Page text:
Mgr1: "Doesn't matter, we'll come up with a name later. Until then, we won't make any changes until there is a name."
DevMgr: "So what did we accomplish?"
Me: "That we need to review the web's logging and alerting process and make sure we're capturing errors being hidden as warnings."
Mgr1: "Nooo….we didn't accomplish anything. This meeting had no agenda and no purpose. We should have been included in the logging process changes from day one."
Mgr2: "I agree, I'm not sure why we're here"
Me: "This was a brainstorming meeting as listed in the agenda. We've accomplished 2 of the 4 items. I think we've established your commitment to making the system better. Thank you all for coming."
- Mgr1 and 2 left without looking at me or saying a word.1
Today I stumbled across one the worst UX's for a filter I have ever seen, and yes it was a legacy system.
So there is a screen to show a data grid of all orders in the system with accompanying filters; date, status, free text etc.
And there is also a drop-down that allows users to filter by order number, but the genius that made it figured the best way to allow users to search for an order was to render all possible order numbers inside a single drop-down :| and they are not even ordered!5
I have 9 voicemails on my work phone. We have to change our six+ digit PIN every month, so I'm just going to not check my voicemails.1
I think I may have officially gotten myself fired before I even started a new job. My salaried start date was supposed to be Jan 3 but they hired me to do spot work at my hourly rate until then. My server side PHP skills were never great but they appear to be completely inadequate to the task of patching their undocumented, spaghetti legacy code. I just sent a note basically saying I either need to convert their entire site to something else 3 weeks ahead of the timeframe we planned or to basically outsource my work to another developer to patch this code. Feeling like a total imposter at the moment. I wouldn't hire me.4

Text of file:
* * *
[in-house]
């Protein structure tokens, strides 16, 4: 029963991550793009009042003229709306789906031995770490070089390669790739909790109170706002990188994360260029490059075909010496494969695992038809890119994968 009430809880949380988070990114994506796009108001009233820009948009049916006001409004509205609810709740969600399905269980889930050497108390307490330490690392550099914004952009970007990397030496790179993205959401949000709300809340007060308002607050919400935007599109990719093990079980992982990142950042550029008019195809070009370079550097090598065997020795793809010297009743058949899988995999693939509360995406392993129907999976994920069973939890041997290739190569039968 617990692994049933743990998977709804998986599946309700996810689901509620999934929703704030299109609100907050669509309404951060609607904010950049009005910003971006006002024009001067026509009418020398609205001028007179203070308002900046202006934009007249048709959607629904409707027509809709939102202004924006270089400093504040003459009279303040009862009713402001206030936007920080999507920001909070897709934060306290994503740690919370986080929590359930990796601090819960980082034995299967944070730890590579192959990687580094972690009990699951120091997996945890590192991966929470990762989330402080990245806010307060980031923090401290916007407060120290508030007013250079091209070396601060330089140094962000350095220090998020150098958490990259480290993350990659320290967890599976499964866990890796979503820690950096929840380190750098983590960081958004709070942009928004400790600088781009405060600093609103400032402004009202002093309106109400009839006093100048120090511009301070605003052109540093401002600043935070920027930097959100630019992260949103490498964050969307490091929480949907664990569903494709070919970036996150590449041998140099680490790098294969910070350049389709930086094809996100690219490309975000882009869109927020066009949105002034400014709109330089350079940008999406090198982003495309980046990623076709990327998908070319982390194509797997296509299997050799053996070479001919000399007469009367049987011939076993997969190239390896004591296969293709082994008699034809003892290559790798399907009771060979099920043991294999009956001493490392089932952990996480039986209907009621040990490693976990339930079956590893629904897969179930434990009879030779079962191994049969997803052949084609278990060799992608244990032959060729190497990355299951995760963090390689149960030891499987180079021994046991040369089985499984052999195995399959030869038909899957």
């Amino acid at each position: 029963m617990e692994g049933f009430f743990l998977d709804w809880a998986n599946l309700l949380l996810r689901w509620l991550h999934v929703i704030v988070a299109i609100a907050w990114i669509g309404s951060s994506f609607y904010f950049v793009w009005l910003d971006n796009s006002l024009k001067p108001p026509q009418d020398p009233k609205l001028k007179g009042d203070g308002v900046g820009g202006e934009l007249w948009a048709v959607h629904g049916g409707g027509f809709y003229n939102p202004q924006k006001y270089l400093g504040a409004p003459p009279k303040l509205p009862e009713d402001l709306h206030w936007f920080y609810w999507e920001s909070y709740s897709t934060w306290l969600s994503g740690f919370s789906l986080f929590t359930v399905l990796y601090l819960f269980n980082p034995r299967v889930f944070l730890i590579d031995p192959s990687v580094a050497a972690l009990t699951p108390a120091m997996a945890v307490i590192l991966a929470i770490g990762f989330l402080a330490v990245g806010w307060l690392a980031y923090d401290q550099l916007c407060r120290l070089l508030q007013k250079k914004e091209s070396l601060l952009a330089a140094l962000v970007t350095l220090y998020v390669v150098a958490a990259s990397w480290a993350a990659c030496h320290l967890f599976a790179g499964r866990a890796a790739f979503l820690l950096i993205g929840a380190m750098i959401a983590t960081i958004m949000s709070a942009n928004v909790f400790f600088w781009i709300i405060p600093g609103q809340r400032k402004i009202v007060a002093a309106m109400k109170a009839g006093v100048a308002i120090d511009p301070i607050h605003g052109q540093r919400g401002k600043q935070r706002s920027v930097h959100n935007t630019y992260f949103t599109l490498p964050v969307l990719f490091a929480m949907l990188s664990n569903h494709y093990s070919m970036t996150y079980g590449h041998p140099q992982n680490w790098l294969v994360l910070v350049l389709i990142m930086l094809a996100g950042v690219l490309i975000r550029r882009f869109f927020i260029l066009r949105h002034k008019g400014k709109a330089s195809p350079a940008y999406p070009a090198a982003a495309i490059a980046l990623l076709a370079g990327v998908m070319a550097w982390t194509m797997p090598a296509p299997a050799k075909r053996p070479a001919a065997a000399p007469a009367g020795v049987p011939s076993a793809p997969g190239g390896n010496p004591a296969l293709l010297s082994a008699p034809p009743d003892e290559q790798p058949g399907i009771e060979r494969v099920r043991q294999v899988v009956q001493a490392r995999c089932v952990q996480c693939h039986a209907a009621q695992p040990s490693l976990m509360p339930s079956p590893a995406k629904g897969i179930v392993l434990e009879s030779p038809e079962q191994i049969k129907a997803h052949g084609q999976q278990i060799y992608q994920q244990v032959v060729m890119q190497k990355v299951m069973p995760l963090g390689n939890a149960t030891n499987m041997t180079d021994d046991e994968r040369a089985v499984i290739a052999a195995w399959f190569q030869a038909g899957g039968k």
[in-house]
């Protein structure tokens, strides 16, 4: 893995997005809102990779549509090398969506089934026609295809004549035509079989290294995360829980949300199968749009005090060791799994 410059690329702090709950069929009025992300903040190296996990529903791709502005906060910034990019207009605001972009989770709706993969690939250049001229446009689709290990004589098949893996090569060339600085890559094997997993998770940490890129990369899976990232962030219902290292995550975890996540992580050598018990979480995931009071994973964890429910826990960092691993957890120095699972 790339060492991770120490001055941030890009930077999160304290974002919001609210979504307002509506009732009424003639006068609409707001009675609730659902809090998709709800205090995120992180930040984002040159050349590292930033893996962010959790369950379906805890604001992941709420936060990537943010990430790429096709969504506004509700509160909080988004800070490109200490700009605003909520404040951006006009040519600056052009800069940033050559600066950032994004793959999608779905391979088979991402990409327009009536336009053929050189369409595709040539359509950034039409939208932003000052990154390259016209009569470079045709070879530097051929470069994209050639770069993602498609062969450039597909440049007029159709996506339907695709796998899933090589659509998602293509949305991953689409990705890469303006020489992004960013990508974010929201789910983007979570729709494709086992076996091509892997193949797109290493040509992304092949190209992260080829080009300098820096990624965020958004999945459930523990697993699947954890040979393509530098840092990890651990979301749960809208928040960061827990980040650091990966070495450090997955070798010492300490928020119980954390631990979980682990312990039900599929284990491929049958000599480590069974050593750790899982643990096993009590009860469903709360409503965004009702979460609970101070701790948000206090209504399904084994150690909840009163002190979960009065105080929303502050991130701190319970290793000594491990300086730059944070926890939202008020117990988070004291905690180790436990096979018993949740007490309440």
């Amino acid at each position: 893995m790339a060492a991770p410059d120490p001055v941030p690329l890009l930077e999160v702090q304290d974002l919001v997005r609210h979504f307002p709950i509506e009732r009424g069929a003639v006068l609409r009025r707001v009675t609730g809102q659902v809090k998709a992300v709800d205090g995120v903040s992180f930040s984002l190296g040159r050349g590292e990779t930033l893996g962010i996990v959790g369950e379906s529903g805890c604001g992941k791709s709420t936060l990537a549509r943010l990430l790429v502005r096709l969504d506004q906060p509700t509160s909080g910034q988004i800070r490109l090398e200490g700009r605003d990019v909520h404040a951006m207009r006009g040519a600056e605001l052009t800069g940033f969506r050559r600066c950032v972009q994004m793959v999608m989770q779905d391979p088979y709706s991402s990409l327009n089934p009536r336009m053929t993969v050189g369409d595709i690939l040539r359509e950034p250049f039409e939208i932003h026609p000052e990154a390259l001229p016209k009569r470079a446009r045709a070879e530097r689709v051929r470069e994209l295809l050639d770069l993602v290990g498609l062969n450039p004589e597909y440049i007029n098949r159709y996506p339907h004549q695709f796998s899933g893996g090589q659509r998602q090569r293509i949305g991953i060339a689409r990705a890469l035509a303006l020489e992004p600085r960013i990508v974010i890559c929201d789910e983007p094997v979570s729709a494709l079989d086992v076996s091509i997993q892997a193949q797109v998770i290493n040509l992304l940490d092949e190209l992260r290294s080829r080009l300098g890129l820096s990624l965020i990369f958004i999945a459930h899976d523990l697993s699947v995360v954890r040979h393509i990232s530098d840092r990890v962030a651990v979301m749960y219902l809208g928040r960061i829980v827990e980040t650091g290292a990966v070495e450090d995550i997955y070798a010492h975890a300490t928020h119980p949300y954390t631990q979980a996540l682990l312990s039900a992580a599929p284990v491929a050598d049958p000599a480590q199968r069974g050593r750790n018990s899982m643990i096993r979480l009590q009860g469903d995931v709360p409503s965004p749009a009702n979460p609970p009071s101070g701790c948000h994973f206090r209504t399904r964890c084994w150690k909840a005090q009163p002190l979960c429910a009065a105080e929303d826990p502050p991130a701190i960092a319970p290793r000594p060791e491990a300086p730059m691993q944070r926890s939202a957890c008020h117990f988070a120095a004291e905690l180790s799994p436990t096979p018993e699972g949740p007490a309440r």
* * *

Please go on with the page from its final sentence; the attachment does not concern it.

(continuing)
A client's representative (was an operations manager maybe; non technical guy) was explaining his legacy project (a knowledge transfer session), mentioned about using Azure for their new system.
One of the senior .net developer in the room interrupts this guy and asks "can you explain what do you mean by azure?"
I was like "what the fuck! did I hear it wrong"
Last year I was asked to optimize a code in our legacy portal (yet to be replaced with the new portal). The legacy system didn't have a design phase. Straight away went to development by whatever developer available at that time.
It was seriously fucked up.
So I went and had a look at the vanilla PHP code that served data for a datatable.
** I nearly fainted **
A query was done to get data from a table without any joins.
Then for loop to display those data.
Then inside for loop, for every single column that gets data from a related table there's a fucking query.
Eg: select * from users where.... to display username. Then again select * from users where..... to display user's email, then another query for his phone number. Then another query to get service providers name, then another to get their phone number.
I think the guy who did it wrote his first hello world app with a bunch of queries and sent it to production. No one bothered to check until 4 years later when it slowed down like a friggin snail.
I'm surprised it even survived that long.
1) Learning little to nothing useful in formal post-secondary and wasting tons of time and money just to have pain and suffering.
"Let's talk about hardware disc sectors divisions in the database course, rather than most of you might find useful for industry."
"Lemme grade based on regurgitating my exact definitions of things, later I'll talk about historical failed network protocols, that have little to no relevance/importance because they fucking lost and we don't use them. Practical networking information? Nah."
"Back in the day we used to put a cup of water on top of our desktops, and if it started to shake a lot that's how you'd know your operating system was working real hard and 'thrashing' "
"Is like differentiation but is like cat looking at crystal ball"
"Not all husbands beat their wives, but statistically...." (this one was confusing and awkward to the point that the memory is mostly dropped)
Streams & lambdas in java, were a few slides in a powerpoint & not really tested. Turns out industry loves 'em.